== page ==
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SAAA: Budget to buffer some federal cuts


By Alex Bridges

A budget surplus may buffer the Shenandoah Area Agency on Aging from a federal sequestration, an SAAA official said Friday.

The agency responsible for serving Meals on Wheels to the region's home-bound seniors has not yet determined how much it could lose should the federal government cut funding to such programs. SAAA Director of Fiscal Operations Jonathan Price said Friday he expects to receive figures for the agency in Front Royal in the coming weeks.

SAAA's budget includes a surplus that should buffer the agency from revenue lost in sequestration. Agency spending also remains under budget, Price said.

He said he didn't see the agency being impacted that badly.

"We think about these things. ... With how federal funding is working now there is always a possibility of something happening," Price said.

"We have all the right precautions in place to deal with something like this," Price added. "So we're not sweating bullets as probably some agencies are."

The SAAA budget for the current fiscal period includes $1.03 million in federal funding that pays for all programs. That amount includes $205,706 in federal funds for Meals on Wheels.

The threat of cuts to Meals on Wheels and other programs as a result of the federal "sequestration" spurred representatives from several groups to gather outside the Active Living Center, a popular site in Winchester's Jim Barnett Park used for many SAAA activities.

Mike Wallace, an organizer with Virginia Fair Share, said participants held the event Friday to raise public awareness on how the sequester could affect social services. Participants called upon Rep. Frank Wolf, R-10th, to close corporate-tax loopholes and help end the sequester.

Workers with Virginia Organizing and Winchester City councilman Evan Clark joined the effort.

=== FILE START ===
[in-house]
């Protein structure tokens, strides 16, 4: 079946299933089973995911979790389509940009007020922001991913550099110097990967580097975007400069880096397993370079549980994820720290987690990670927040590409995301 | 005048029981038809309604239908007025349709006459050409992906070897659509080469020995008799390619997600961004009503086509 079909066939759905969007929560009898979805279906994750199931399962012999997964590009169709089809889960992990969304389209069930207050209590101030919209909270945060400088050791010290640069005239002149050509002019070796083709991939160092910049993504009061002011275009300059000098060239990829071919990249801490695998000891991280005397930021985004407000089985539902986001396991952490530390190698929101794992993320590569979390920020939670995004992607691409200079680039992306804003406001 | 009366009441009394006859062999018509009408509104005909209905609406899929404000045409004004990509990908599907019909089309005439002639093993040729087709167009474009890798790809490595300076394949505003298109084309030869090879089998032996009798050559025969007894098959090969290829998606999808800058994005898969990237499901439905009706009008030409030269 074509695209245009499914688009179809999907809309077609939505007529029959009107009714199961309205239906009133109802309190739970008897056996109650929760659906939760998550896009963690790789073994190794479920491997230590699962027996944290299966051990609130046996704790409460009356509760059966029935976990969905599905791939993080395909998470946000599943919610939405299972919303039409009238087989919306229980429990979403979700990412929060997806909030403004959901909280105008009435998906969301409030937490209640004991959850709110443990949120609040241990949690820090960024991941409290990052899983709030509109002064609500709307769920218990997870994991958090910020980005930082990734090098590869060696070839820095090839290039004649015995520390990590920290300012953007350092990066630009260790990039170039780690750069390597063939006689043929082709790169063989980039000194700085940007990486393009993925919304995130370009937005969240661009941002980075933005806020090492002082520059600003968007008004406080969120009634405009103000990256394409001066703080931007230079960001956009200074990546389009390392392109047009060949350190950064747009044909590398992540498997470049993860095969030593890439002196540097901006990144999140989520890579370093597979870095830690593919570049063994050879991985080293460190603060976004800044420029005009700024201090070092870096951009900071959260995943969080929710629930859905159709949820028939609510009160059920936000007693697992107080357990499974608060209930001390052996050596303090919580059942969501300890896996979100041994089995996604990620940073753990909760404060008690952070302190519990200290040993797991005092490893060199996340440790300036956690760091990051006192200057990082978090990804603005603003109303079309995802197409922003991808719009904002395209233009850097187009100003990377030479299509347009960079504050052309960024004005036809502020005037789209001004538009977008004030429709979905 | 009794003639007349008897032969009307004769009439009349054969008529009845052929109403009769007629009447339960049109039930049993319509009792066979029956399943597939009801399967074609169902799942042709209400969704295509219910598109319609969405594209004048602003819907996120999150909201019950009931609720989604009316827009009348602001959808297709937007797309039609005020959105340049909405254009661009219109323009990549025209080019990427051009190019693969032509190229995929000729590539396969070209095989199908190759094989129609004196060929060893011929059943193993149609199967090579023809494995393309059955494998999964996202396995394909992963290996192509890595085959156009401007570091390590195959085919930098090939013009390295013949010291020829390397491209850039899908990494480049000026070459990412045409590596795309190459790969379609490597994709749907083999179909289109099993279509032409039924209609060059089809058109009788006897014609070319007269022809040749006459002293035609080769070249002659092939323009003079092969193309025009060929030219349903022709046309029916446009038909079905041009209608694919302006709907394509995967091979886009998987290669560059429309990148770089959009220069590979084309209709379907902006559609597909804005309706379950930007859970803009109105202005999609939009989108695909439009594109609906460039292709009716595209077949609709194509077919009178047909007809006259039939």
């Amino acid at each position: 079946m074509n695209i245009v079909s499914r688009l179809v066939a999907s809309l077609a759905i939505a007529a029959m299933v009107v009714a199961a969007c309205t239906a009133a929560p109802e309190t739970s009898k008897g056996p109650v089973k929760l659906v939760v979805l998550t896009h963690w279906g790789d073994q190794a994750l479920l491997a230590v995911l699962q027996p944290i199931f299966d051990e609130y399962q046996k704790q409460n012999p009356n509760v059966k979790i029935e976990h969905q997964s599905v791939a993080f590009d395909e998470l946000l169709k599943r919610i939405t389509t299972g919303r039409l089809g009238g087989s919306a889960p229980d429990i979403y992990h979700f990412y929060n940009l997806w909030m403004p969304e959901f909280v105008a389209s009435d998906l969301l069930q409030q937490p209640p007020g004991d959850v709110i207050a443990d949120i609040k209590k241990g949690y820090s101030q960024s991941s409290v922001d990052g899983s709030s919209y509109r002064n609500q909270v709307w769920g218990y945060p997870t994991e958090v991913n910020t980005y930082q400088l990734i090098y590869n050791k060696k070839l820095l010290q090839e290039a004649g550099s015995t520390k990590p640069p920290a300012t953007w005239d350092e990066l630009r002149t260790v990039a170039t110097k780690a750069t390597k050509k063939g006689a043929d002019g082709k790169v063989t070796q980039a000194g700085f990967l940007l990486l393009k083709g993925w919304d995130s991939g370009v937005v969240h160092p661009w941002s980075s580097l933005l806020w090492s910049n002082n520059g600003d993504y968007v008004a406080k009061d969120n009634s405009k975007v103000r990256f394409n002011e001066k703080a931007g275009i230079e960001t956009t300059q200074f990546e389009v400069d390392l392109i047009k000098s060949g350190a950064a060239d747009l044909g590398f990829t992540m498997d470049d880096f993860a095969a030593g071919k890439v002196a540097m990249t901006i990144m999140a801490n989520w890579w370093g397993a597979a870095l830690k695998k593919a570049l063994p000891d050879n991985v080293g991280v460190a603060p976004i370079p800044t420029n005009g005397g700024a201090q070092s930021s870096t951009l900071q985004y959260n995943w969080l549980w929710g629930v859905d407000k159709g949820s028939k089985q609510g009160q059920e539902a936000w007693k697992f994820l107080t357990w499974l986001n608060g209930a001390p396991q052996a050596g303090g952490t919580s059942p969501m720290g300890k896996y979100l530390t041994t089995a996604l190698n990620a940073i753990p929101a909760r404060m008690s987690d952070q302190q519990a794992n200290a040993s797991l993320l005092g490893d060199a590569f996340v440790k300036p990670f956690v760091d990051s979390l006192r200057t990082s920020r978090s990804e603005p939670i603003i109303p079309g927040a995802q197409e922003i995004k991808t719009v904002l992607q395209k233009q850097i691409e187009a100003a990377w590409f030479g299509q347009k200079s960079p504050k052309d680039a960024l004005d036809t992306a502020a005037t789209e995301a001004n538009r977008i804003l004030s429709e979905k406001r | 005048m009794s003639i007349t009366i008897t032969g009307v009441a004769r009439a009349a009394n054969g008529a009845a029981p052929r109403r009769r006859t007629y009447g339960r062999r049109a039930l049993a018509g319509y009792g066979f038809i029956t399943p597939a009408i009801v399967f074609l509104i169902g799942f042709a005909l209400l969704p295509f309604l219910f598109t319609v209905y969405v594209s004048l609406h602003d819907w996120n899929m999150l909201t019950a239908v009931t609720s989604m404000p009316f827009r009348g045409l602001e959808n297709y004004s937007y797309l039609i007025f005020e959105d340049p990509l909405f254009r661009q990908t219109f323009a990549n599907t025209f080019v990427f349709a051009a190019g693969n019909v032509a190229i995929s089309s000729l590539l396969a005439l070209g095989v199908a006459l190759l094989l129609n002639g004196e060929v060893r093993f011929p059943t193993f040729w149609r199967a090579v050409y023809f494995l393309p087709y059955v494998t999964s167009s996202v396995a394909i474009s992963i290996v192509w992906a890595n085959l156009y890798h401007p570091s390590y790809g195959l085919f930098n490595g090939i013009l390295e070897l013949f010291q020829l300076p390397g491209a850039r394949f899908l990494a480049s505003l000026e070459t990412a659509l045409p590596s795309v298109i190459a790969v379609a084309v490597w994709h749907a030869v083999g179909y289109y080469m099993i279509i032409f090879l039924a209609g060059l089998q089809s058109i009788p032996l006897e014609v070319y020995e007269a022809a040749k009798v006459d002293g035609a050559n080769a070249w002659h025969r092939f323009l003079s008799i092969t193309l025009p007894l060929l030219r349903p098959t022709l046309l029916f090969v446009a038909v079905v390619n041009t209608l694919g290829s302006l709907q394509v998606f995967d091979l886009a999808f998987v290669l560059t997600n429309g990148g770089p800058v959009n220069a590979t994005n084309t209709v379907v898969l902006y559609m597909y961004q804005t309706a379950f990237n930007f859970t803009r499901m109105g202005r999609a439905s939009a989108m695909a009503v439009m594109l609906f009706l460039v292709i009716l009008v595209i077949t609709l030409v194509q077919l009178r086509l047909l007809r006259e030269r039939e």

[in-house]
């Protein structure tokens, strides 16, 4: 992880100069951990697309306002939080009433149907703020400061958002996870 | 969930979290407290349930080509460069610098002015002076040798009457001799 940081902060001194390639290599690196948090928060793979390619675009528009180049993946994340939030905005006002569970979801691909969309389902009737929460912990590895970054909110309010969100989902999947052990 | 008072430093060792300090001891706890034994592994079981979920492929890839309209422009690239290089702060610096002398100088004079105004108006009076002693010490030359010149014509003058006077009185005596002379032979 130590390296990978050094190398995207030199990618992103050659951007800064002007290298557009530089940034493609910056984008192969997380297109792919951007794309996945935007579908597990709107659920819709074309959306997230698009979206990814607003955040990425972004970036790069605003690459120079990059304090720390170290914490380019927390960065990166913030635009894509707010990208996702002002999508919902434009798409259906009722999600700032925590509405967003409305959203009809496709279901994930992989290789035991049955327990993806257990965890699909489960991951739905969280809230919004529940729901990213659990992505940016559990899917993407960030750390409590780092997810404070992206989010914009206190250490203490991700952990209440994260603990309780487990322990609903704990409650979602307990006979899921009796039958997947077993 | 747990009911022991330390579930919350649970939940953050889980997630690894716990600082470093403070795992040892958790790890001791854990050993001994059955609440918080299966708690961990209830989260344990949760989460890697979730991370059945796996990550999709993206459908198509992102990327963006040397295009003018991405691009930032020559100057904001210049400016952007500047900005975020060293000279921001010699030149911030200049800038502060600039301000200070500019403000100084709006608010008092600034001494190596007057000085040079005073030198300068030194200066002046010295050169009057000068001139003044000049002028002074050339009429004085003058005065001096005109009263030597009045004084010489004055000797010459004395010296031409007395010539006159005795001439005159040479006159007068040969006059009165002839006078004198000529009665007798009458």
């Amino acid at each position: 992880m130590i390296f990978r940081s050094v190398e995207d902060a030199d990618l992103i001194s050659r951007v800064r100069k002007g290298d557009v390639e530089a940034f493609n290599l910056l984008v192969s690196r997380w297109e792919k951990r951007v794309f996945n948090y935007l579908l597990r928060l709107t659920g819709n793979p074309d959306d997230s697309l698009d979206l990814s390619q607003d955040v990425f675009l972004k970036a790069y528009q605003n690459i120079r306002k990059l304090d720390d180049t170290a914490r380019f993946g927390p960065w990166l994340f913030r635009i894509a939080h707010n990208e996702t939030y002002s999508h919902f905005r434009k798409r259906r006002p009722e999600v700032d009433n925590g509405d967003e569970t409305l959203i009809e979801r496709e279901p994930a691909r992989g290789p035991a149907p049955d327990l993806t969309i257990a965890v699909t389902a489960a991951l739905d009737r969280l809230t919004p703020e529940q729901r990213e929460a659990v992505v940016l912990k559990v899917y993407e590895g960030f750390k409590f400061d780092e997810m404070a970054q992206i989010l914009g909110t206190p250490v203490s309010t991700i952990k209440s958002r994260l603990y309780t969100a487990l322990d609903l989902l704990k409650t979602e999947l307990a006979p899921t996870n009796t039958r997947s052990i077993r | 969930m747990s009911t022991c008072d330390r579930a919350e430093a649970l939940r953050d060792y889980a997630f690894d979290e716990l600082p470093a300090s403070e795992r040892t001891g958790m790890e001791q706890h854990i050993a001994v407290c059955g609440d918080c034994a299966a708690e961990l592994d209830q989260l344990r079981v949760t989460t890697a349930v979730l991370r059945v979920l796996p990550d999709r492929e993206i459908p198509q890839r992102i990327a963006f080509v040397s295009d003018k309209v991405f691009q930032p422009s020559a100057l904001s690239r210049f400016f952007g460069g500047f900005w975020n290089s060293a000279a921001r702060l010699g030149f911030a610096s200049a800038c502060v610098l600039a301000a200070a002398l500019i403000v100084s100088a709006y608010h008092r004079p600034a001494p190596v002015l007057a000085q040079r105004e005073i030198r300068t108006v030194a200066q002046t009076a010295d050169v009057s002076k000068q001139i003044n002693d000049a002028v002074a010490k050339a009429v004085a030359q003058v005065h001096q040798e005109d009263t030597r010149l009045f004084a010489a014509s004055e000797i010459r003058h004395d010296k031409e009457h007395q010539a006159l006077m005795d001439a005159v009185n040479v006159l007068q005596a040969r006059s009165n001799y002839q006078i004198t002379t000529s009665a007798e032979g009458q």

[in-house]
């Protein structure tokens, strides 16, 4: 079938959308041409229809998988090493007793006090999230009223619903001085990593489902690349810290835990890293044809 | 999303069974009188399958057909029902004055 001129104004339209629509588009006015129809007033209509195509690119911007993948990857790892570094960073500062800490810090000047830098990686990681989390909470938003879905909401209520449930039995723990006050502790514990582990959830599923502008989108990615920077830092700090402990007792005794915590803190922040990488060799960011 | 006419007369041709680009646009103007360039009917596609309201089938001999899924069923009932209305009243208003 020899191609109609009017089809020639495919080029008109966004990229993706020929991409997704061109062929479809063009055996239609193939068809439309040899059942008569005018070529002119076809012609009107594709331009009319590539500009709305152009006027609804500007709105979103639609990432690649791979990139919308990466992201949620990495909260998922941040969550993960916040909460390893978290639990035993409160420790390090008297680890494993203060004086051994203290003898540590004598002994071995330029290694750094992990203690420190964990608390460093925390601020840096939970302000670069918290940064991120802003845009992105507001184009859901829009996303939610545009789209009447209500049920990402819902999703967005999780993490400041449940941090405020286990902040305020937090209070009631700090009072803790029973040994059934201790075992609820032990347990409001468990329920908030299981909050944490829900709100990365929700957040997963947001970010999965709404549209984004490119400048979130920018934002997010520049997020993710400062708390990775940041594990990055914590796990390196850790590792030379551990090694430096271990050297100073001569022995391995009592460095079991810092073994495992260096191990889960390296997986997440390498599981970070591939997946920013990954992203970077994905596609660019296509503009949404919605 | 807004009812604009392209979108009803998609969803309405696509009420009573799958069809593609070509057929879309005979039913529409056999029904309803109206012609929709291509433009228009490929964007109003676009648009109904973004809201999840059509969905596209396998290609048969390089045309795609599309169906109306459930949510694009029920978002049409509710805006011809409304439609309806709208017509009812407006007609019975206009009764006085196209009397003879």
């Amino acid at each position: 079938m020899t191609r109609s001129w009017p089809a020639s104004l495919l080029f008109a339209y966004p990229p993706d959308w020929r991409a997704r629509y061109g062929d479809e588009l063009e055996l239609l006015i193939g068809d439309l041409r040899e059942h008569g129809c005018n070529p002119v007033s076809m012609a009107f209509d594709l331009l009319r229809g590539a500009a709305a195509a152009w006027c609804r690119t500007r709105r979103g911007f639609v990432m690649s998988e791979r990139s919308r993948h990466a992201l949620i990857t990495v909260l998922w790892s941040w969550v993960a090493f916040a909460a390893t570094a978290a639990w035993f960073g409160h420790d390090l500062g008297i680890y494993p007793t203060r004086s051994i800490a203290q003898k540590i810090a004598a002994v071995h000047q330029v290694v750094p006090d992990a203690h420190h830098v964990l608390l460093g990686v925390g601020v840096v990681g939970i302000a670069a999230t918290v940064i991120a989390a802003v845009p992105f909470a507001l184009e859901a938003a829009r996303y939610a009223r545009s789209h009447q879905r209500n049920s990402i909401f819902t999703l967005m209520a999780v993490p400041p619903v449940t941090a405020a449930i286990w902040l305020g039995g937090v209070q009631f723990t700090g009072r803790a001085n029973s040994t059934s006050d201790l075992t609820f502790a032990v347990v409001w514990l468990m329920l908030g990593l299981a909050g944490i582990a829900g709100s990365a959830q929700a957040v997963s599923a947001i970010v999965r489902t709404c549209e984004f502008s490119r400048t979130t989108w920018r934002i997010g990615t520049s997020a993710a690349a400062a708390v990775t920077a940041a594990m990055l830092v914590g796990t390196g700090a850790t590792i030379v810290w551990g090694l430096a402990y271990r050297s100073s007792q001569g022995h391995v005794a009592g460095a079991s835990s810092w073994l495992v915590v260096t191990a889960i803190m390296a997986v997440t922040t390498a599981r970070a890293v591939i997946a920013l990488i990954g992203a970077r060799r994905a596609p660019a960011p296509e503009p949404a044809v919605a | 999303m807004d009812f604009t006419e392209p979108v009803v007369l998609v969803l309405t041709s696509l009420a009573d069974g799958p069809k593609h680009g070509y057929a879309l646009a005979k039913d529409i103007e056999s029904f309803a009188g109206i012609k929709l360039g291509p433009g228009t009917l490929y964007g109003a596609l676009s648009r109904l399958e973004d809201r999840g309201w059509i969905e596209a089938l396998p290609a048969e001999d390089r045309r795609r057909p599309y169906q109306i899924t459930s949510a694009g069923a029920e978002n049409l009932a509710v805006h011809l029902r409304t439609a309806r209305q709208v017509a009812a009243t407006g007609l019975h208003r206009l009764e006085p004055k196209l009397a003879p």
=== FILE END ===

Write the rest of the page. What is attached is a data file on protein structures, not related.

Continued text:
In February, Wolf expressed frustration as congressional and executive leaders reached another impasse. Wolf sent letters to President Obama and to Republican House Speaker John Boehner urging both to back bipartisan plans the congressman indicated would avoid sequestration.

But while the debates continue in Congress, federal spending cuts affect agencies and programs locally.

White Post resident Mary Bathory Vidaver volunteers with Virginia Organizing and attended the event Friday. Participants sought to stimulate public conversation about sequestration potential impact at the local level, she said.

Bathory Vidaver acknowledged that some information about the impact remains unknown.

"What is not unknown is that the federal funds that support these programs are likely to disappear and they will either have to be made up at the local level or simply cut and that has impacts on people," Bathory Vidaver said.

Virginia's Meals on Wheels programs could face a reduction in federal funds of approximately $1.2 million, according to Wallace. Wallace cited the $83 million in across-the-board cuts expected to affect education, public safety and health, as well as the impact on services that provide meals to seniors, on domestic violence prevention programs, job assistance and child vaccinations.

The federal government loses approximately $90 billion per year and states about $40 billion to foreign tax havens, Wallace noted. Closing tax loopholes could save

Price noted in an email, "With these safeguards, the agency does not anticipate an appreciable impact on services as a result of sequestration."

SAAA officials continue to address, but do not plan to use their operational budgets to pay down the agency's high amount of debt. The SAAA has hired a consultant to help it ramp up its fundraising efforts, the fruits from which agency officials plan to use to pay down the debt.

The Virginia Department for Aging and Rehabilitative Services provided each of the state's 25 agencies with information received from the federal Administration for Community Living on projected reductions in funds as a result of sequestration, according to Public Relations Director A.J. Hostetler.

The department had not provided the agencies with information on their anticipated share of the reductions, Hostetler said in an email Friday.

"DARS is still working on the formula that Virginia uses to distribute the federal funds to the AAAs, which is somewhat dependent on Congress passing the continuing resolution by March 27," Hostetler states.

Area agencies receive state and local money to provide programs through the Older Americans Act, services that would not see an impact as a result of sequestration. As such the funding will dilute the overall reduction caused by sequestration.

Information from the state department shows an estimated reduction of more than $2 million in federal funds for Older Americans Act programs. The reduction would affect funding for home-delivered and congregate meals as well as preventive health, elder abuse, the ombudsman, support services and other programs.

Contact staff writer Alex Bridges at 540-465-5137 ext. 125, or abridges@nvdaily.com


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